For my fourth cornerstone of civility, I have chosen maintaining a sense of humor. By definition a sense of humor is “the ability to perceive humor or appreciate a joke, the tendency of particular cognitive experiences to provoke laughter and provide amusement, to be amused, to smile or laugh at something funny.”
In general people agree that we all have a sense of humor, and the results of humor-induced behavior are healthy and contribute to positive social interaction. I was once told that one should laugh at least three or four times a day at work and have one belly laugh at least once a week for a positive work environment. Apparently that “gut-busting” laugh engages all 43 facial muscles and the belly, thus exercising them and keeping them functional. Famed comedian Carl Reiner said in an interview on CBS-TV’s “Sunday Morning” that you get more out of people when they are happy.
Unfortunately for our purposes in pursuing civil communication, we need to better define humor.
Often individuals have used humor to hurt, harm, put down, or threaten others. We have heard racial, blond, sexist, ethnic, lawyer, and religious jokes, and probably without thinking have laughed at some. Slapstick comedy has at times been very popular; it was funny to see someone get hit or hurt themselves.
This humor is for malice. The humor I am suggesting to maintain is being called “benign humor.” For something to be funny while it breaks your expectations, social taboos or even personal space, it is benign, not dark, relatively inoffensive, and ultimately non-threatening.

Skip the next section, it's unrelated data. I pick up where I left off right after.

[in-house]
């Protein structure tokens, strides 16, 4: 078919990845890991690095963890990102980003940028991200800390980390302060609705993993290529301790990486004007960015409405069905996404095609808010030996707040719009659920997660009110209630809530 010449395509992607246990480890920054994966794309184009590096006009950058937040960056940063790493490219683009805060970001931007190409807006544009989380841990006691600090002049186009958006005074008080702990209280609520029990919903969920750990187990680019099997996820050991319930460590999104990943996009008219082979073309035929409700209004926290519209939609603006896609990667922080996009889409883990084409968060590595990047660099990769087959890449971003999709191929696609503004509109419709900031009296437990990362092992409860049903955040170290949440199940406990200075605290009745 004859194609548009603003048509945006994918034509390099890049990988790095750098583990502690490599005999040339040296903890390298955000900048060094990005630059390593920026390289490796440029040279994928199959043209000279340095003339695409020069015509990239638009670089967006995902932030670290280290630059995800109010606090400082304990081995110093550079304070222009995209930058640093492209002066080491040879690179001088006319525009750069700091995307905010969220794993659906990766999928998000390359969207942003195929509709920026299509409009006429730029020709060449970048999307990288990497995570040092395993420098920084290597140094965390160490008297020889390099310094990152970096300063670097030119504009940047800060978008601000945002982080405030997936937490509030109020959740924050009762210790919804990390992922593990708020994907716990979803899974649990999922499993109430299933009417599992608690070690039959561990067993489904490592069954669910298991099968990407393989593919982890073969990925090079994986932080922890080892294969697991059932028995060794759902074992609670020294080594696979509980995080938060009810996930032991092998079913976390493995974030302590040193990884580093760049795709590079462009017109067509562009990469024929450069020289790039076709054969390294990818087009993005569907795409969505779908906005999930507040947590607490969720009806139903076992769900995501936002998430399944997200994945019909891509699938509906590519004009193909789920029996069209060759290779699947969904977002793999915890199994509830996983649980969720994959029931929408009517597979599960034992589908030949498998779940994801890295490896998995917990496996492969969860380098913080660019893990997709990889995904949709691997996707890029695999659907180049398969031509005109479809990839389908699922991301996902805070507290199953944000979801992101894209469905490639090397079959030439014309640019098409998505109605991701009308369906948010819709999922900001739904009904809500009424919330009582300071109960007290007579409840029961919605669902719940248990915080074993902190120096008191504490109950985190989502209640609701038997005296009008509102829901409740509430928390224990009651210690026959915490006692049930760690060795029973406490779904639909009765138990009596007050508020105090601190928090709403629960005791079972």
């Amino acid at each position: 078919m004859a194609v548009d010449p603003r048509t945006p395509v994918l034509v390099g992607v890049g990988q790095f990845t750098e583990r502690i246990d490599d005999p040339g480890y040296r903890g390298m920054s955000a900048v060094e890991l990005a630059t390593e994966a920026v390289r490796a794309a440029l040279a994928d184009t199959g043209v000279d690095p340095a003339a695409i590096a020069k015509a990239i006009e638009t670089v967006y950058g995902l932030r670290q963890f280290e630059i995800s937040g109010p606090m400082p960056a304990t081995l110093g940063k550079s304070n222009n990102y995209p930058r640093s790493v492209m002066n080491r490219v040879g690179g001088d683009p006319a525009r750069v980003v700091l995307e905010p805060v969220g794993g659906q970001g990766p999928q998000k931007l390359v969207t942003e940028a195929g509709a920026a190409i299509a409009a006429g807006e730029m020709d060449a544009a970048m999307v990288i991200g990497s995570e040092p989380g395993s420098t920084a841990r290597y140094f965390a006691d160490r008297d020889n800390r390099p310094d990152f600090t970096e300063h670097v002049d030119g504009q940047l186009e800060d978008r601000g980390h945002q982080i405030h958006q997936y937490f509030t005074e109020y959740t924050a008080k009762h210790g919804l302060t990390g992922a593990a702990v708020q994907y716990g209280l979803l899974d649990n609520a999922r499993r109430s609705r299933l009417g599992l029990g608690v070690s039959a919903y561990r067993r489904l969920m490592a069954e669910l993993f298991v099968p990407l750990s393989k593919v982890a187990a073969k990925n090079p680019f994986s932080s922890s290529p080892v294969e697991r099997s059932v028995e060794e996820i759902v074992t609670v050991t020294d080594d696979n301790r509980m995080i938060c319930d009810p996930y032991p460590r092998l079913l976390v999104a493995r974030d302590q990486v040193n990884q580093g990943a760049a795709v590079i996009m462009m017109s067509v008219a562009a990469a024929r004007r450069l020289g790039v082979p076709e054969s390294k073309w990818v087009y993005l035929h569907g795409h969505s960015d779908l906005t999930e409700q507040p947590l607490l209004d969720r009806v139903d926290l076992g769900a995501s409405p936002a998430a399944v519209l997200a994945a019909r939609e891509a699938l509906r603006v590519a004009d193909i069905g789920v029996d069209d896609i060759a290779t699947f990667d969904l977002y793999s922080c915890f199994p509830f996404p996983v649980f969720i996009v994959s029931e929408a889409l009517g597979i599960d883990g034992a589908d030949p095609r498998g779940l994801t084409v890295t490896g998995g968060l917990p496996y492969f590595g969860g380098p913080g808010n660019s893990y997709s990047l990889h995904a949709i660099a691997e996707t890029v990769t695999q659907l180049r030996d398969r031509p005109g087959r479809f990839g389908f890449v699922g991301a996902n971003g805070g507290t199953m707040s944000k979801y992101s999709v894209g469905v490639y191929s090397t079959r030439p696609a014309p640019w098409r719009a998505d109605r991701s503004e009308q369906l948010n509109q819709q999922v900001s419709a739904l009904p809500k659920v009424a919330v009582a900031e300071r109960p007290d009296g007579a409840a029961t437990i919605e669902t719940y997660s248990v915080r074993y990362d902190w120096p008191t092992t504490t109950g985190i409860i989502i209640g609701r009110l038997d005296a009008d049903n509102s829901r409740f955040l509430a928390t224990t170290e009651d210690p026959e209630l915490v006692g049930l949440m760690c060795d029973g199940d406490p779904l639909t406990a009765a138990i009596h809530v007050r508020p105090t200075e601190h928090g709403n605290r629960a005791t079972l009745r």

Maintaining this sense of humor, I believe, will help keep our focus on using the tools of civility with the help of the other three cornerstones. I know that some of us seem to have lost our sense of humor. Others have used too much of the hurtful humor.
Here are some suggestions to get back that healthy sense of humor.
First, you need to make laughter a priority. When was the last time you had a good belly laugh? Believe me, it can go a long way to keep you in a positive and happy mood. All it takes is the attitude that life would be better with a laugh.
If you are not laughing much, you can easily put some laughter opportunities in your laugh. There are many comedy shows on TV, the Internet has a many ways that you can find a joke or something funny, there are comedy clubs, and cartoons and comic books. One of my bridge friends gets several jokes a month from her friend and shares them at our games. We all get some good laughs from them.